With Storm Hannah battering most of the UK this weekend, what better time to cast your eyes instead upon some pretty flowers I photographed last week.
I am endlessly fascinated by the little ecosystem that our farm contains. I’ve recently spotted both Mayfly larvae and Caddis Fly larvae in the stream, which are both good bioindicators for a healthy, unpolluted water source with a high oxygen content. During the heatwave in February, we were serenaded by a constant hum of insects in a way I haven’t heard for years – although sadly, when the usual February weather returned, many of the emerging insects were killed off. Our bottom field contains many types of grass, and is sprinkled throughout by Lady’s Smock – also known as the cuckoo-flower – which is the main food-source for orange-tipped butterflies. The top field, having been grazed down during our first weeks here and now left to its own devices, is gradually covering its most trampled parts in a carpet of Birdeye Speedwell.
With the planet in the state that it’s in, I wanted to record our wildflowers for my own benefit; but it also occurred to me that maybe some of my readers might like to see them, too. Here are a few of them.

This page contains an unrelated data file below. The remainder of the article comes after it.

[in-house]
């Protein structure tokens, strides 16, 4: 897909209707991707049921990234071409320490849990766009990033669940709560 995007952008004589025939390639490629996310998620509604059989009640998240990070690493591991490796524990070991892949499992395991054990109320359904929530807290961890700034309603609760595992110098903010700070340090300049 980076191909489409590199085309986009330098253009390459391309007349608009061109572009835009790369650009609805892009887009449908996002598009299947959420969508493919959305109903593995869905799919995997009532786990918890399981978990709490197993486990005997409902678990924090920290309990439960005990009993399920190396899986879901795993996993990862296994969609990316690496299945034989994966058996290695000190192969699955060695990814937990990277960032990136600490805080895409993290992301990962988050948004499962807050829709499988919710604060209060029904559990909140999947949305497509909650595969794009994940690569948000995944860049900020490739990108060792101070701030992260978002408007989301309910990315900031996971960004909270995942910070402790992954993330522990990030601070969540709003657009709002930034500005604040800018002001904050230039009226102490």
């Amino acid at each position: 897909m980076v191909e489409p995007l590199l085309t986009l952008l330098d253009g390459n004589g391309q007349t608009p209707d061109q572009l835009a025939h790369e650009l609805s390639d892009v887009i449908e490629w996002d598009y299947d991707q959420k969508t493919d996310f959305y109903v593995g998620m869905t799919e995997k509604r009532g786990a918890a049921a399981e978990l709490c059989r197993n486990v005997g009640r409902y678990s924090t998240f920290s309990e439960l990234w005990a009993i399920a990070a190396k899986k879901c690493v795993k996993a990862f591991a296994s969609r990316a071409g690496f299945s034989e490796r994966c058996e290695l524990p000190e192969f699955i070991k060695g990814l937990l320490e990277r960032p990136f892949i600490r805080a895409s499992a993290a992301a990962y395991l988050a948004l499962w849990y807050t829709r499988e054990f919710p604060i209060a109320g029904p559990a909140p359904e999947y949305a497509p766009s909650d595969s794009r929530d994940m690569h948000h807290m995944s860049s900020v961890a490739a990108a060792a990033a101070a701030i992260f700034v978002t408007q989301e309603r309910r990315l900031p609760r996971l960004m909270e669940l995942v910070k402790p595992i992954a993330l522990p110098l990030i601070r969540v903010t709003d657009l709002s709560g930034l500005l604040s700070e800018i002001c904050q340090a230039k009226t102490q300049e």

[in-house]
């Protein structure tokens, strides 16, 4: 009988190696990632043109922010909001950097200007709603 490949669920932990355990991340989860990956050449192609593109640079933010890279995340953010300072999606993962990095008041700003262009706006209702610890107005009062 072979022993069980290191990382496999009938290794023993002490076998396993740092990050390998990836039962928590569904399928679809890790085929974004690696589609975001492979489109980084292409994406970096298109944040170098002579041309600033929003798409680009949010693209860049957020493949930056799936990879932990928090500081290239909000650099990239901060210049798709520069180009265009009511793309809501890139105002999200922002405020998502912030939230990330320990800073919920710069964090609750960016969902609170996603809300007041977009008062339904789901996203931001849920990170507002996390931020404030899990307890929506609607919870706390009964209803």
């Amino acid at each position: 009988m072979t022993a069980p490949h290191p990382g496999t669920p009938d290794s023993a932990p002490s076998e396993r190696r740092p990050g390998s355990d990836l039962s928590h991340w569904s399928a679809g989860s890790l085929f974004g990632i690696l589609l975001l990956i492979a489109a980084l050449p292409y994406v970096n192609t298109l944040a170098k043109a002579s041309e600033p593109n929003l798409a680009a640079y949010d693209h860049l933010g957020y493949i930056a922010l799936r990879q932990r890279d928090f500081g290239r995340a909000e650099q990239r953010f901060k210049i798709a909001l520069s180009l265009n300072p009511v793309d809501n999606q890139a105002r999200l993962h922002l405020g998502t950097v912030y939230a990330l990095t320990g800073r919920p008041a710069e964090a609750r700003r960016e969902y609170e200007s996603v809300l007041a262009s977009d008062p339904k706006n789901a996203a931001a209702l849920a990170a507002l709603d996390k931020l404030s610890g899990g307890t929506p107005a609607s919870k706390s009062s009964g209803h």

Wildflowers On The Farm
This may be the first mule-free post I’ve made on this blog (excluding part one of us moving house). I won’t be making a habit of it, because generally mules are more interesting than anything else; but occasionally it’s a whim of mine to use some other subject as a means to bore people with, and I don’t have anywhere else to do so. This one is all about flowers … and some bugs.
The humble dandelion, often scorned. However, they are actually a very useful “weed” as every part of them is edible, the equines love them, and they provide an important snack for bees. The leaves can be eaten raw in salad or steamed, the flowers can also be eaten raw or fried, and the root can be used as a coffee substitute. Here are some dandelion recipes you might like to try!